(This post is part of the blog salon curated by Jacqueline E. Lawton for the 2015 TCG National Conference: Game Change. The following questions will inform the final plenary session, “Artistic Leadership: How We Change the Game.”)
JACQUELINE LAWTON: What was the most game-changing production you’ve seen or created, and why?
FANSHEN COX DIGIOVANNI: The plays I participated in during high school were game-changing for me. I’m fortunate to have been nurtured in a theatre environment that welcomed people of all hues, experience levels, and socioeconomic backgrounds. We developed shows collaboratively – and everyone’s voice counted. Although we shared stories of distant lands and people – Chushingura and Lorca’s Blood Wedding were two favorites – we came to see their relevance to our personal lives. It was hard to later learn that not all theatre environments would be as open and supportive, but at least I’d experienced an example of what could be.
JL: Who was the most game-changing theatre leader/artist you’ve met, and what do you carry forward from their example?
FCD: Does it count if meeting the person is on my bucket list!? Anna Deavere Smith has had a great influence on me as an artist/activist. She changed the game by openly revealing her development process. From Letters to a Young Artist, to her giving agency to the characters she portrays through their authentic voices, her work consistently inspires me to have high artistic standards and to use art to make change in the world.
JL: What is the most significant opportunity—or challenge—facing the theatre field, and how can we address it together?
FCD: One of my acting teachers used to always say, ‘Never rest on your laurels.’ I think we need to be constantly mindful of not getting too comfortable in our work and in our values. Evolution can be challenging – especially in a field not always appreciated by the larger society, and that suffers greatly from a lack of resources. We can, together, stay committed to learning and growing and pushing boundaries and being open to change.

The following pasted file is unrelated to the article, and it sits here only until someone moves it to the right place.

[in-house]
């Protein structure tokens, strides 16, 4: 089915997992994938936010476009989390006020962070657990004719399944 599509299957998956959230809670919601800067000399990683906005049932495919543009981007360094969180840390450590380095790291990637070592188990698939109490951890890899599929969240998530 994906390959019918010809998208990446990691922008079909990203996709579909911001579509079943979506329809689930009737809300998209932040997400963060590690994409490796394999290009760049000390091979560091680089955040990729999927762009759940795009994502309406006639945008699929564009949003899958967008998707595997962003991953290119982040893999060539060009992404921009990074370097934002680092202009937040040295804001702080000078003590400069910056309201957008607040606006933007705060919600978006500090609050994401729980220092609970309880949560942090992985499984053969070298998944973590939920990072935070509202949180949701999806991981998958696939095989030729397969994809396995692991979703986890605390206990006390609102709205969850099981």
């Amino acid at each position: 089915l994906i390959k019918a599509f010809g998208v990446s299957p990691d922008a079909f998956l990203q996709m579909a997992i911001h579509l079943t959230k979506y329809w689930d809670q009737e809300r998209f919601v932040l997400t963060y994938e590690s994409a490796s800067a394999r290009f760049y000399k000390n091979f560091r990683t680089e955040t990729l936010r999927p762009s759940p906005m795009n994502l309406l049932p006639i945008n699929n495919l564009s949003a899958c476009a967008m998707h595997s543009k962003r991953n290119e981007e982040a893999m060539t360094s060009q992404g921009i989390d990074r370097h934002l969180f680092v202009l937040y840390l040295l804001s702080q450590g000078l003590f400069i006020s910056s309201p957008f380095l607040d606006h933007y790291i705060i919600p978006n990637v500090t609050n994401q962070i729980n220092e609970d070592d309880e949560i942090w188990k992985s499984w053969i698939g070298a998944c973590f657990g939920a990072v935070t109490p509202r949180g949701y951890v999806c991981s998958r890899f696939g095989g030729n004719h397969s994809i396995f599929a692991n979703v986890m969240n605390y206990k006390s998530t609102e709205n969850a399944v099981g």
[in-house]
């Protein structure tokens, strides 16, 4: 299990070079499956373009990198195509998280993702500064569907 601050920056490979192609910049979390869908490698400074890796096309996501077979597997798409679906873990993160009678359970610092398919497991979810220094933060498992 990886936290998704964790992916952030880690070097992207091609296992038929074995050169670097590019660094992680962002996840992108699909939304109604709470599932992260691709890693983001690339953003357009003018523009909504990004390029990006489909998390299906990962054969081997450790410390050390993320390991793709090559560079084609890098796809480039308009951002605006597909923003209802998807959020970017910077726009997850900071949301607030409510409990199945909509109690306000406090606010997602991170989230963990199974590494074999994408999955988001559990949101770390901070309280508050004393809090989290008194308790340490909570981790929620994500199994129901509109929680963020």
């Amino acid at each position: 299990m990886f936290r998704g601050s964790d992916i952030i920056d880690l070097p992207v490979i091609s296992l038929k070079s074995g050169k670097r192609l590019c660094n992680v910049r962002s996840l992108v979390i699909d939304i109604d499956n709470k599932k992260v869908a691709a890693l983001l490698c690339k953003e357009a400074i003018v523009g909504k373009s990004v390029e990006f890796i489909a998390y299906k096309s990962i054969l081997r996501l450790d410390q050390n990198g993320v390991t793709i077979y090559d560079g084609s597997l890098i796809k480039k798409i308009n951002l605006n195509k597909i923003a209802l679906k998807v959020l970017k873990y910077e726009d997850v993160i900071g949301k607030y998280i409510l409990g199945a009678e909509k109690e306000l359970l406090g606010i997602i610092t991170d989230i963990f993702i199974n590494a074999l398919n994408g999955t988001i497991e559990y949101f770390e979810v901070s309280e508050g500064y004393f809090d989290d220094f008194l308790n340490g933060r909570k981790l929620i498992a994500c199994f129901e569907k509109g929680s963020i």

JL: What is the most significant challenge—or opportunity—facing the world, and what difference can theatre make?
FCD: I’ve been focused a lot lately on researching, acknowledging and working with others towards dismantling the legacy of white supremacy. This is challenging because this legacy often feels invisible – or like ‘every day life’ – to those who benefit from it. Theatre can make a difference by carefully examining how we perpetuate racism in our work. Theatre professionals can commit to making their processes and work accessible to those who have not previously been welcomed to participate. Theatre companies can include historically underrepresented peoples in positions of power. Theatre already addresses some of this far better than other forms of entertainment – but we still have more work to do, so let’s not ‘rest on our laurels.’
Fanshen Cox DiGiovanni is currently touring the one-woman show she wrote and performs in: One Drop of Love. One Drop travels near and far, in the past and present to explore history, family, race, class, justice…and love. The show is produced by Ben Affleck, Matt Damon and Cox DiGiovanni.
Cox DiGiovanni served as a Peace Corps Volunteer in Cape Verde, West Africa. She holds a BA in Spanish and Education, an MA in TESOL, and an MFA in Acting and Performance in TV, Film and Theater. She is a proud member of Ensemble Studio Theater/LA Playwrights Unit, and a board member of MixedRootsStories.org
Jacqueline E. Lawton received her MFA in Playwriting from the University of Texas at Austin, where she was a James A. Michener fellow. Her plays include Anna K; Blood-bound and Tongue-tied; Deep Belly Beautiful; The Devil’s Sweet Water; The Hampton Years; Ira Aldridge: Love Brothers Serenade, Mad Breed and Our Man Beverly Snow. She has received commissions from Active Cultures Theater, Discovery Theater, National Portrait Gallery, National Museum of American History, Round House Theatre and Theater J. A 2012 TCG Young Leaders of Color, she has been nominated for the Wendy Wasserstein Prize and a PONY Fellowship from the Lark New Play Development Center. She resides in Washington DC and is a member of Arena Stage’s Playwrights’ Arena. jacquelinelawton.com